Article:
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City announces 'Smokin' Joe' Frazier statue will be erected outside Xfinity Live

The statue, estimated at $150,000 including a maintenance fund, will be built with donations and unveiled by the end of 2013.

Almost one year after the death of former world heavyweight champion "Smokin' Joe" Frazier, the city of Philadelphia, Frazier's family and representatives of the Cordish Companies today announced that a statue of the famed local boxer will be erected outside Xfinity Live, formerly the site of the Spectrum, where Frazier threw down in some of his toughest matches.

"Philadelphia has just an incredible wealth and history of great boxers, great fighters and great pugilists in the ring, and certainly Joe Frazier represents all that's good about the sweet science, all that's good about sport and, I think more importantly, all that's good about humanity," Mayor Michael Nutter said, adding that the honor was long overdue. Famed for wearing down his opponents with his relentless bobbing and weaving, then knocking them out with his powerful left hook, Frazier is perhaps best known for his longstanding bitter rivalry with Muhammad Ali, who he defeated in 1971's "Fight of the Century."

"He fought in a style that truly embodies the city of Philadelphia and what the city is really all about," Nutter said. "Joe Frazier was always about moving forward, virtually never taking a step backward – never – always moving forward, always cutting off the ring, always reducing the amount of space between him and whoever dared to step in the ring with him. He could take a punch, but he gave a whole lot. He might take a few more than he wanted to, but if you ever stood still long enough, he reared back with that left hook, lights out. Fight over. One punch. And just like Philadelphia, Joe did get knocked down a couple times, but he always, always, always got back up."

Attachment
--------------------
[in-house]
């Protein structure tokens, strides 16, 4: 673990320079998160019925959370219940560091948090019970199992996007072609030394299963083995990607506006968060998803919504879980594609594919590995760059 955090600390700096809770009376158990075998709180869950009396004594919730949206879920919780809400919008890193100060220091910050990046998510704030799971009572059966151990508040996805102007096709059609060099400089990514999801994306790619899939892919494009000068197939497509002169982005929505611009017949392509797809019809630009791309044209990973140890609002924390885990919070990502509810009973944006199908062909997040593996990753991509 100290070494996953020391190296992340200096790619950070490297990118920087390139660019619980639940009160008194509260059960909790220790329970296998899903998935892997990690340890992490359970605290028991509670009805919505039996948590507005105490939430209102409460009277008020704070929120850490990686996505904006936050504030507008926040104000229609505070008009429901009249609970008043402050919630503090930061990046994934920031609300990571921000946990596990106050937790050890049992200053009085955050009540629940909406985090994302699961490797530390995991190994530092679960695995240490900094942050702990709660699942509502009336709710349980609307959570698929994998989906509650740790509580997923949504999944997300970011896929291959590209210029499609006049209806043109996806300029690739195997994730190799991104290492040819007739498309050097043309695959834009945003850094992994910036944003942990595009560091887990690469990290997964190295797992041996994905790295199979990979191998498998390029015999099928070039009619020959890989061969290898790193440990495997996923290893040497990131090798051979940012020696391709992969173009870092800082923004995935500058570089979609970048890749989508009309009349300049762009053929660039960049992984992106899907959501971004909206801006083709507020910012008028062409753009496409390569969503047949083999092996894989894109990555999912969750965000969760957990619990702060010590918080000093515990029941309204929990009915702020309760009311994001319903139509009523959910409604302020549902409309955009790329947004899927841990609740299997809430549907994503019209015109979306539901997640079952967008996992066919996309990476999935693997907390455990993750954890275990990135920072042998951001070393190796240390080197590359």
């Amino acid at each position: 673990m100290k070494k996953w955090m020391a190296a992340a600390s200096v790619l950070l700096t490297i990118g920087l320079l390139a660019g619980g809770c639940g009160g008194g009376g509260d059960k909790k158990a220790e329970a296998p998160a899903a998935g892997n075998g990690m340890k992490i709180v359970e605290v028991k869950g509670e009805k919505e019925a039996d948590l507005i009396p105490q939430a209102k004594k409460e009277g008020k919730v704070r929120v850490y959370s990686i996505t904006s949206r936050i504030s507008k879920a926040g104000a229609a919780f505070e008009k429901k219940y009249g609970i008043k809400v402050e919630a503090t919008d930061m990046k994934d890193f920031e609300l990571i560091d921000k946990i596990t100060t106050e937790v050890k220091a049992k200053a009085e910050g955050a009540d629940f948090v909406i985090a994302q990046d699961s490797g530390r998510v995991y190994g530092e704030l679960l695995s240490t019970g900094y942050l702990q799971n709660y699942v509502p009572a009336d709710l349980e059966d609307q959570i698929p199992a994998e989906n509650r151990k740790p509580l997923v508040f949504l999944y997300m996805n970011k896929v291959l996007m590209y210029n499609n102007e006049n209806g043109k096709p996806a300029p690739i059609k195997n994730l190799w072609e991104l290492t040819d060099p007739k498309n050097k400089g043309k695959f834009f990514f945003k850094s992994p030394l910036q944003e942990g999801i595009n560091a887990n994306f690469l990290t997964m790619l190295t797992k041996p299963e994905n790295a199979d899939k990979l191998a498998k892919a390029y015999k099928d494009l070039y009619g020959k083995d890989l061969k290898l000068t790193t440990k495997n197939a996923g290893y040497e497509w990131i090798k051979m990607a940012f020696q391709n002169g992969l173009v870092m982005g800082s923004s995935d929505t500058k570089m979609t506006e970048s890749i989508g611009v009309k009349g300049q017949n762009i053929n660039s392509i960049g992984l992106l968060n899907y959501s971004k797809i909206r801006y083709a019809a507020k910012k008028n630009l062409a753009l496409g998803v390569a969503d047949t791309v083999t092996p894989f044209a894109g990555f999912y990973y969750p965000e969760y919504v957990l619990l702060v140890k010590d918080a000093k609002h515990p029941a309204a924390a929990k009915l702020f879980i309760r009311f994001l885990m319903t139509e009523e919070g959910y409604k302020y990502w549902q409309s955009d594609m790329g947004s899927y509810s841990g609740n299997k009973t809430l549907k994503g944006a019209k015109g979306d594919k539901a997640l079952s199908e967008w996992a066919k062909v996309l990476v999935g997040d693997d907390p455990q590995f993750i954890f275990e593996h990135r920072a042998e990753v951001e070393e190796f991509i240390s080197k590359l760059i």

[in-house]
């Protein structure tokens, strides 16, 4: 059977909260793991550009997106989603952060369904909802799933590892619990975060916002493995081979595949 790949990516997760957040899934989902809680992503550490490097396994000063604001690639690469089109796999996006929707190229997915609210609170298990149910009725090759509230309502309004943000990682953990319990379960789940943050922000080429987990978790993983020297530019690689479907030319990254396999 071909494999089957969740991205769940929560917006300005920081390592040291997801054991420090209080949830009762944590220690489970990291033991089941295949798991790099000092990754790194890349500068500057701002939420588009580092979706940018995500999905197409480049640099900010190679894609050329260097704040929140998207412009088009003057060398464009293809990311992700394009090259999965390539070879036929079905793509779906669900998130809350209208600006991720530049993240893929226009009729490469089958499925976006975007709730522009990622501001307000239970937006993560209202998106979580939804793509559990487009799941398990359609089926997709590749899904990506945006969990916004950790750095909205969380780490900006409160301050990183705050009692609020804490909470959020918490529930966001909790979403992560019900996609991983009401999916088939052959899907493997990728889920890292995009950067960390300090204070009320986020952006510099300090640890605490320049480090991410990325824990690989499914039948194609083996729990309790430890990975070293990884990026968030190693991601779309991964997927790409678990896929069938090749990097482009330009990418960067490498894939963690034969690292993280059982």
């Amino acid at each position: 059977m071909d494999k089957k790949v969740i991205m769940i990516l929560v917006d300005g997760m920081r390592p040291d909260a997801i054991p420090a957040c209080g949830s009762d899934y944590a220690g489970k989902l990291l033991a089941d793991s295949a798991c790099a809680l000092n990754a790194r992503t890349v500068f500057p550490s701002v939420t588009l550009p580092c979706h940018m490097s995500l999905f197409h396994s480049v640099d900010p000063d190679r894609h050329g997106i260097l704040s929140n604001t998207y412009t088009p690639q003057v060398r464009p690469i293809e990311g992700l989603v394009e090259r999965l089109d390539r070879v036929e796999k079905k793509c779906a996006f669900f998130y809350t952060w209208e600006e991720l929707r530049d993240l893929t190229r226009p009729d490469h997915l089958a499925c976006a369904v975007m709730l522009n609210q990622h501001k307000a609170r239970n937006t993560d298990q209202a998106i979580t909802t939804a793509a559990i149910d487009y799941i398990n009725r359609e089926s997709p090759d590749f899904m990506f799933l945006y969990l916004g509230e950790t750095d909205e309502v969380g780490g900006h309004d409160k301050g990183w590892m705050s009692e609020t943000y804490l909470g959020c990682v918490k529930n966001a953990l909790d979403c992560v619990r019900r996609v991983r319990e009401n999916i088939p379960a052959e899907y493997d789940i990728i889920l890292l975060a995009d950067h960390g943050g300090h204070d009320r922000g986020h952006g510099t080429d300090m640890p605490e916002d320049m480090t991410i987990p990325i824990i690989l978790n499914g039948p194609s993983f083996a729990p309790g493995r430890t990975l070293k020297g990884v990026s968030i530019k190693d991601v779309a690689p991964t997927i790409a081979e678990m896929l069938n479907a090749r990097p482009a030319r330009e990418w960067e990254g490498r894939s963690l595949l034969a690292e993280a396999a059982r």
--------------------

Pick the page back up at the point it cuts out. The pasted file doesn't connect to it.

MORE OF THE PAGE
Frazier lost the final fight of his life when he succumbed to liver cancer last November. "My brothers and sisters and I all called Joe Frazier by different names," his daughter Renee Frazier-Martin said today. "He was 'pa,' 'daddy,' and 'padre' to us, but to the world, he was 'Smokin' Joe' Frazier, United States Olympic gold medalist of 1965, the heavyweight champion of the world with a record of 32, 4 and 1 with 27 knockouts. To the city of Philadelphia, he was just 'Joe.'"

The basics



– The statue plus a maintenance fund for its upkeep, together estimated at $150,000, will be created with donations accepted through city nonprofit the Fund for Philadelphia and FrazierStatue.com. Xfinity Live yesterday contributed $25,000 to kick off the fund.

– A committee of Frazier's family, friends and community activists will choose a design for the statue by the end of this year. Both local and nationally-recognized sculptors are invited to submit proposals.

– The city does not currently plan to directly contribute money to the statue's construction, as Nutter said it is being built on private land and can't be funded by capital dollars. They plan to unveil the statue by the end of 2013.

 
 
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